Murrumbidgee Irrigation Area

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1908 map of the Murrumbidgee Irrigation Area

The Murrumbidgee Irrigation Area (MIA) is geographically located within the Riverina area of New South Wales was created to control and divert the flow of local river and creek systems for the purpose of food production. The main river systems feeding and fed by the area are the Murrumbidgee and the Tumut. It is one of the most a diverse and productive regions in Australia contributing over A$5 billion annually to the Australian economy.[1] The MIA was first established in 1912 following the commissioning of Burrinjuck Dam. Further expansion occurred in the 1970s with the completion of the Snowy Mountains Scheme and construction of Blowering Dam on the Tumut River, which meets the Murrumbidgee near Gundagai.

The system is still regarded as a major engineering achievement comprising an elaborate series of weirs, canals and holding ponds (fed by upstream rivers and dams).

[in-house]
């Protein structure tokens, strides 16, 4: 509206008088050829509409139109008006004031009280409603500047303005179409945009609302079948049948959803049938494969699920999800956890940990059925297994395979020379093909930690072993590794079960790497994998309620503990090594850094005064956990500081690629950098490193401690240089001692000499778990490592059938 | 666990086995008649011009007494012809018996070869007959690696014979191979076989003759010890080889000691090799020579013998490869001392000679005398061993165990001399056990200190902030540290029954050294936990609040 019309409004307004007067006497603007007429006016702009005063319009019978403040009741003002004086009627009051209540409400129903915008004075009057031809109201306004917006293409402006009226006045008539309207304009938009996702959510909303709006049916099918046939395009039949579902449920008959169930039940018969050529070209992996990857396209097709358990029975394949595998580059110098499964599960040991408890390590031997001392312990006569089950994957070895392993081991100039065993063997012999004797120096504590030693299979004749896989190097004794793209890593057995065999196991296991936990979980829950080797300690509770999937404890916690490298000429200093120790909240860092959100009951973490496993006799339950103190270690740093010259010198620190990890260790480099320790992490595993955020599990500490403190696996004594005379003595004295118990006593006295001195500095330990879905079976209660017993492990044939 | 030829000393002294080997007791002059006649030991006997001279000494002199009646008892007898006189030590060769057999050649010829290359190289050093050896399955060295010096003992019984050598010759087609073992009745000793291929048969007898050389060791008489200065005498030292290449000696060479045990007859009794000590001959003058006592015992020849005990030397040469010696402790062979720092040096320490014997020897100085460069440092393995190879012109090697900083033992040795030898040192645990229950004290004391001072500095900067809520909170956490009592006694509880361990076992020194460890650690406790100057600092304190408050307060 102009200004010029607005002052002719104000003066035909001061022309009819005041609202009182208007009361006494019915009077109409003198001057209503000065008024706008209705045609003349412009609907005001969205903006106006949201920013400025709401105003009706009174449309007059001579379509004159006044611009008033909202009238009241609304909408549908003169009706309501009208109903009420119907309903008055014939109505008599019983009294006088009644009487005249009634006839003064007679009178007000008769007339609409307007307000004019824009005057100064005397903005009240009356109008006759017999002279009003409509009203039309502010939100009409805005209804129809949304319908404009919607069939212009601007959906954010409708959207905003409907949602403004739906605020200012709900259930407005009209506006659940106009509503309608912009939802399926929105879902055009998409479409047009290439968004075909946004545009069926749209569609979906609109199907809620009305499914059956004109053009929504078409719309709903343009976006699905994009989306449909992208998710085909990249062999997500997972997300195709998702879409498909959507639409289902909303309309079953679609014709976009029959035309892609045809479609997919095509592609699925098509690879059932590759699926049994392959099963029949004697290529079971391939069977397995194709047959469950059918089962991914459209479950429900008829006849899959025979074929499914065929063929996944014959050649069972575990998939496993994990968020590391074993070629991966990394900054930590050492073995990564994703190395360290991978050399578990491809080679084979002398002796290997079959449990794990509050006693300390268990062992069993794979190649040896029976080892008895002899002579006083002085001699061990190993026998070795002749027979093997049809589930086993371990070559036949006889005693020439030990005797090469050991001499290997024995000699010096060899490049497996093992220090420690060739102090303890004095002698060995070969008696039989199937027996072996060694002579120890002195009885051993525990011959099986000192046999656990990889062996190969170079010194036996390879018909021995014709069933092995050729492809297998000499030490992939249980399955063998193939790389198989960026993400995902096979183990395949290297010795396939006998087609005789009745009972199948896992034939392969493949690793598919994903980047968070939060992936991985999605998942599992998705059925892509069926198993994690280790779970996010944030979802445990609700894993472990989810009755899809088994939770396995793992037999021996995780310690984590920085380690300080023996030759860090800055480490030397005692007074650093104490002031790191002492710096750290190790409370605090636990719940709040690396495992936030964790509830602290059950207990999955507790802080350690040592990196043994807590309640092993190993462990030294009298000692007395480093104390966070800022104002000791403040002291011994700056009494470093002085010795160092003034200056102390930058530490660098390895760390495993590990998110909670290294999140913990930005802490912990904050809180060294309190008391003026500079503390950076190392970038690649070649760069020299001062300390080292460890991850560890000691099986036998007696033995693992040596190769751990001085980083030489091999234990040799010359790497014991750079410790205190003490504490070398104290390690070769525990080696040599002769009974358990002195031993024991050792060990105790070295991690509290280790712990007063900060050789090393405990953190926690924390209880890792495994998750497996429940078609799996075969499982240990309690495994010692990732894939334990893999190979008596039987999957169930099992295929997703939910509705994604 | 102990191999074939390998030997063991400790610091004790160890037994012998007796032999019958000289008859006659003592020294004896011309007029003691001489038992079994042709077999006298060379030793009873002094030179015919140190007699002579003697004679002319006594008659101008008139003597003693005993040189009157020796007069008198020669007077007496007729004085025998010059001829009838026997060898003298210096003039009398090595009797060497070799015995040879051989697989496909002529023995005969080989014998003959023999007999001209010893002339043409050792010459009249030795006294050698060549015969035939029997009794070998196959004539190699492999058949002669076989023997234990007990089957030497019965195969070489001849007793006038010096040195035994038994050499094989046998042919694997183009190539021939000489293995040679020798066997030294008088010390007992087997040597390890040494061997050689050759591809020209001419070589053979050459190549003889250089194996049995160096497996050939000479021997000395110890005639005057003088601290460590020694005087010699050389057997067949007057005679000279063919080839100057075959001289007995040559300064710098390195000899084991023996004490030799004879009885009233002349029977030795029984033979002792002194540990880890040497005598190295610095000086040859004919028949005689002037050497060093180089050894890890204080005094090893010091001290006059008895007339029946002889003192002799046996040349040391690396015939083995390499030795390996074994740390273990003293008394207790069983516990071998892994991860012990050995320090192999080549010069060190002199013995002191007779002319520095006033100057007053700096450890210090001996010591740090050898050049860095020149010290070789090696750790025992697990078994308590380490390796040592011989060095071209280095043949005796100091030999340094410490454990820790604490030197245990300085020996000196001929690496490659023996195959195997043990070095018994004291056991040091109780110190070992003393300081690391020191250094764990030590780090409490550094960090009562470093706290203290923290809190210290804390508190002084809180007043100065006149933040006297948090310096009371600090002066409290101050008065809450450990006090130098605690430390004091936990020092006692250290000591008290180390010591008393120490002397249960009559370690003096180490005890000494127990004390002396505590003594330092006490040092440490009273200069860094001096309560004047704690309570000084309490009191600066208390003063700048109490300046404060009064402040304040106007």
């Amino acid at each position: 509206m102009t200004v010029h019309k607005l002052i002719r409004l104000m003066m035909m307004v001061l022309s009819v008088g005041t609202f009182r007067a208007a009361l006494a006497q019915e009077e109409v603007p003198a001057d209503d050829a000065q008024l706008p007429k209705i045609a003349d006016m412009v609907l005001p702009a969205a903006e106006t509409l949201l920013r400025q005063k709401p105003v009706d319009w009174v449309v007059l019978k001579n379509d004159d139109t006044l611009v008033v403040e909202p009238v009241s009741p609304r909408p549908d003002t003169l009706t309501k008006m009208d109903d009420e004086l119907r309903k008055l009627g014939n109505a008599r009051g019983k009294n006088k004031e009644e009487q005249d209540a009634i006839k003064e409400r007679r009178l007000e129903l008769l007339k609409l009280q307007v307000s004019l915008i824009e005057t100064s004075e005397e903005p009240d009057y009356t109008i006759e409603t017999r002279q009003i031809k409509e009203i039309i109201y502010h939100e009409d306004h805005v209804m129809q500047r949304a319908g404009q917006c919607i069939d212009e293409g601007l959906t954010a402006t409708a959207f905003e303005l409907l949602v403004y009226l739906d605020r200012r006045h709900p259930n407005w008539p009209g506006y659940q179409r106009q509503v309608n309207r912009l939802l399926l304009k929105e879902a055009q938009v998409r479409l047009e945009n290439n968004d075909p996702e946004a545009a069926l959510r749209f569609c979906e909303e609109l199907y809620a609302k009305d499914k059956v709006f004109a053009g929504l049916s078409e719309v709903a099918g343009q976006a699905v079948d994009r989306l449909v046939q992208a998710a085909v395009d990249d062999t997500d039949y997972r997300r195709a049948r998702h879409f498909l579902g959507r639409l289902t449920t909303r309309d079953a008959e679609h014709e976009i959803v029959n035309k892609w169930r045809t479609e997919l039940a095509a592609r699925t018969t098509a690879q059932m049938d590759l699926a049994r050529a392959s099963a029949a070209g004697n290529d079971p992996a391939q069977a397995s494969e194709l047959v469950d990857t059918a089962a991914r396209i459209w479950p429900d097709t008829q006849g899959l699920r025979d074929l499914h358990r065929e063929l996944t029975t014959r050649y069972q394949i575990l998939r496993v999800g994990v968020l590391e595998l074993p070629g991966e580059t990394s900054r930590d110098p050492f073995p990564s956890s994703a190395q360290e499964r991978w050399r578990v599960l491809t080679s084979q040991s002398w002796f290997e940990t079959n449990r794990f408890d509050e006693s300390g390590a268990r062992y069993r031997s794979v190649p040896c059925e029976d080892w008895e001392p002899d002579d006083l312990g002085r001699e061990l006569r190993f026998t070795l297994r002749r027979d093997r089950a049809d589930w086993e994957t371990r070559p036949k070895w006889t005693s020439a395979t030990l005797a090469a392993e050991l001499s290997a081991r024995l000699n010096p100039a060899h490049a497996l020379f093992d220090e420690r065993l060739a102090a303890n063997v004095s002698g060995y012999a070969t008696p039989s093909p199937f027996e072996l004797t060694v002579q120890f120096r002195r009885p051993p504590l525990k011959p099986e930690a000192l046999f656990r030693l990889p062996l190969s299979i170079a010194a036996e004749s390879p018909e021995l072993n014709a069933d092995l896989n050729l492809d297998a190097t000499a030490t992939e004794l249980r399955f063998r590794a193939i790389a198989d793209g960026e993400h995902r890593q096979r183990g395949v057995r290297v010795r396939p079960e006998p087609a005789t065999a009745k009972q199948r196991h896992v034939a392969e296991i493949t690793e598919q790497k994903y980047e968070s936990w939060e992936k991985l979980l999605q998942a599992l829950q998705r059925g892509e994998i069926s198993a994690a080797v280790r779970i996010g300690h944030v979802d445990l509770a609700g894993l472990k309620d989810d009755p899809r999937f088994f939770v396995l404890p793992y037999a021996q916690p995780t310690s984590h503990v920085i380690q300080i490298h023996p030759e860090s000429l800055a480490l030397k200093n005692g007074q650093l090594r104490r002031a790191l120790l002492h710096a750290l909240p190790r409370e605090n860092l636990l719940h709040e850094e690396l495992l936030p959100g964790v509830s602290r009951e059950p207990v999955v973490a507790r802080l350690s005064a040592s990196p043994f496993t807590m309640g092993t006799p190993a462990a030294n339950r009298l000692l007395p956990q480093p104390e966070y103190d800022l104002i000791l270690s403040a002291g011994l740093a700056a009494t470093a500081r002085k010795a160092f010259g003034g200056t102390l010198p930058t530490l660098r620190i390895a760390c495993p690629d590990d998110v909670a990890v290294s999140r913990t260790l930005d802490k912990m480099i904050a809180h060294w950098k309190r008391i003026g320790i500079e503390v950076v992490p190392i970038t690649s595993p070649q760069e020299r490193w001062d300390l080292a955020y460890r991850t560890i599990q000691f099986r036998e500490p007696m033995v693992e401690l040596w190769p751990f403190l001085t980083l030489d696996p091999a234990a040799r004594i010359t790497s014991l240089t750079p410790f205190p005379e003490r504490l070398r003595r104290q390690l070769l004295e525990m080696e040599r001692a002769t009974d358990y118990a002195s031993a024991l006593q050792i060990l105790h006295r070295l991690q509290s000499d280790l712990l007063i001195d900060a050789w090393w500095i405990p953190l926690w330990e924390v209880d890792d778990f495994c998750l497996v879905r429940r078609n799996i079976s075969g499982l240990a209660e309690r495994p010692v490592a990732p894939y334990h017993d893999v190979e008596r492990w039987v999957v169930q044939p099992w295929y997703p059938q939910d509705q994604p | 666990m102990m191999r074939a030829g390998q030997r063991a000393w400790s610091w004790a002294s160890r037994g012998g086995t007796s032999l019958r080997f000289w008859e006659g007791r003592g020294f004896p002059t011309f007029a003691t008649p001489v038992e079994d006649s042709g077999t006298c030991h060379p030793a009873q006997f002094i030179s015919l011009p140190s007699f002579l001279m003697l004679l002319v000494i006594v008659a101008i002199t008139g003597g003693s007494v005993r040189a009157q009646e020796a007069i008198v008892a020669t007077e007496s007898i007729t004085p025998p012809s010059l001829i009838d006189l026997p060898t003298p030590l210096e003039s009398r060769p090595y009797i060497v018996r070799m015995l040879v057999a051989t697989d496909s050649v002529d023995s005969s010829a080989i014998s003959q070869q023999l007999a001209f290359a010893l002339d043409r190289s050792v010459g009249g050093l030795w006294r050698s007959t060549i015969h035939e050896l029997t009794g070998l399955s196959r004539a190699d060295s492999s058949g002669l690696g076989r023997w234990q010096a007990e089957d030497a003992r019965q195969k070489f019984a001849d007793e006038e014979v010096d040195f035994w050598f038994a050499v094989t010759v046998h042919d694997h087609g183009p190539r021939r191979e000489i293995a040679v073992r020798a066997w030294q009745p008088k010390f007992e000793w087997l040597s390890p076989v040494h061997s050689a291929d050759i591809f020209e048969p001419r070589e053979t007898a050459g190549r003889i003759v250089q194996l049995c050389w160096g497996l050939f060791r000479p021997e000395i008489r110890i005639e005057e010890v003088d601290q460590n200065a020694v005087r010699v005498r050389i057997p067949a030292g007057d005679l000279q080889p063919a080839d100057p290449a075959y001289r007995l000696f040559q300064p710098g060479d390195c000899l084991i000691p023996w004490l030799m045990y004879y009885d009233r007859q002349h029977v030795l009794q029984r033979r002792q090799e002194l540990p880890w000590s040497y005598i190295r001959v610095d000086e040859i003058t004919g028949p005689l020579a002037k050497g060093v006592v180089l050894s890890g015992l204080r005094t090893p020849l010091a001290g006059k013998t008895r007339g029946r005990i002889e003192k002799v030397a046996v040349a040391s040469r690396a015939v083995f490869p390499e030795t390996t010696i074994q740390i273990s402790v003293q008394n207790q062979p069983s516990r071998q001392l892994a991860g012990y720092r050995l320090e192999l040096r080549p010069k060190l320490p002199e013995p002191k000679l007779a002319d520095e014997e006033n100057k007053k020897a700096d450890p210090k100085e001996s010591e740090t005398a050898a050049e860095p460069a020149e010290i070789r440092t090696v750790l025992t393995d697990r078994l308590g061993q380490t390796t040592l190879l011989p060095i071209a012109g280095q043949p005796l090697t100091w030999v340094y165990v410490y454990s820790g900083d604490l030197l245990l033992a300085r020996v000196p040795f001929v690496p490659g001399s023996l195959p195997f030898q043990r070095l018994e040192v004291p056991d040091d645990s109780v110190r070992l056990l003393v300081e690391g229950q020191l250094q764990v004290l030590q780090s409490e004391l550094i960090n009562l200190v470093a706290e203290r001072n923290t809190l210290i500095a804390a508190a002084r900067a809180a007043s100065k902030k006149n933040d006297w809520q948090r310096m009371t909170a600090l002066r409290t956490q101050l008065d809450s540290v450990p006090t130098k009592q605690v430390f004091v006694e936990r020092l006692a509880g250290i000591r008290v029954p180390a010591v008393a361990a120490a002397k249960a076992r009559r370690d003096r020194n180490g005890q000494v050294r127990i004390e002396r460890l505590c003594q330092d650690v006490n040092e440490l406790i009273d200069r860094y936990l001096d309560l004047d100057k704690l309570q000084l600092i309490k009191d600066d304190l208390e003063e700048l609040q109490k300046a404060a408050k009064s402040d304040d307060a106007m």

Many of the towns within the area which include Leeton and Griffith were purpose built and designed for the project and remain as thriving communities today. The two towns are growing at a rapid rate due to sustainable employment. The growth of inland centres is unusual for central New South Wales which displays the uniqueness of the MIA.

Much of the infrastructure of these towns was designed by Walter Burley Griffin who had previously designed Canberra.

The irrigation area has become increasingly controversial in the early twenty-first century, after consecutive years of drought and a growing Australian population have led to demands for greater levels of water conservation.

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Media related to Murrumbidgee Irrigation Area at Wikimedia Commons

  • Murrumbidgee Irrigation [1]